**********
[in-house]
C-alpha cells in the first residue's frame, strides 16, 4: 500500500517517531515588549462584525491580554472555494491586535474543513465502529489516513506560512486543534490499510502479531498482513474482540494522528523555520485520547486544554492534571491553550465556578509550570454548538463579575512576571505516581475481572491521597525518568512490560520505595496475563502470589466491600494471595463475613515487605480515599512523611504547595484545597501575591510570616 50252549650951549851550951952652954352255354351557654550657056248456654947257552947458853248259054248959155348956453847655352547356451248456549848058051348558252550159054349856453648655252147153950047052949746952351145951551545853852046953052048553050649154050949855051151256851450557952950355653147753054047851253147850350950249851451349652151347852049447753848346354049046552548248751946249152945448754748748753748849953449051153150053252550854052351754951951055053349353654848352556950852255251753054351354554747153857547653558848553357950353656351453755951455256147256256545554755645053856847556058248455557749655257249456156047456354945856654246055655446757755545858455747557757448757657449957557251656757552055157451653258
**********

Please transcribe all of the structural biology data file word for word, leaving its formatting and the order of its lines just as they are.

[in-house]
C-alpha cells in the first residue's frame, strides 16, 4: 500500500517517531515588549462584525491580554472555494491586535474543513465502529489516513506560512486543534490499510502479531498482513474482540494522528523555520485520547486544554492534571491553550465556578509550570454548538463579575512576571505516581475481572491521597525518568512490560520505595496475563502470589466491600494471595463475613515487605480515599512523611504547595484545597501575591510570616 50252549650951549851550951952652954352255354351557654550657056248456654947257552947458853248259054248959155348956453847655352547356451248456549848058051348558252550159054349856453648655252147153950047052949746952351145951551545853852046953052048553050649154050949855051151256851450557952950355653147753054047851253147850350950249851451349652151347852049447753848346354049046552548248751946249152945448754748748753748849953449051153150053252550854052351754951951055053349353654848352556950852255251753054351354554747153857547653558848553357950353656351453755951455256147256256545554755645053856847556058248455557749655257249456156047456354945856654246055655446757755545858455747557757448757657449957557251656757552055157451653258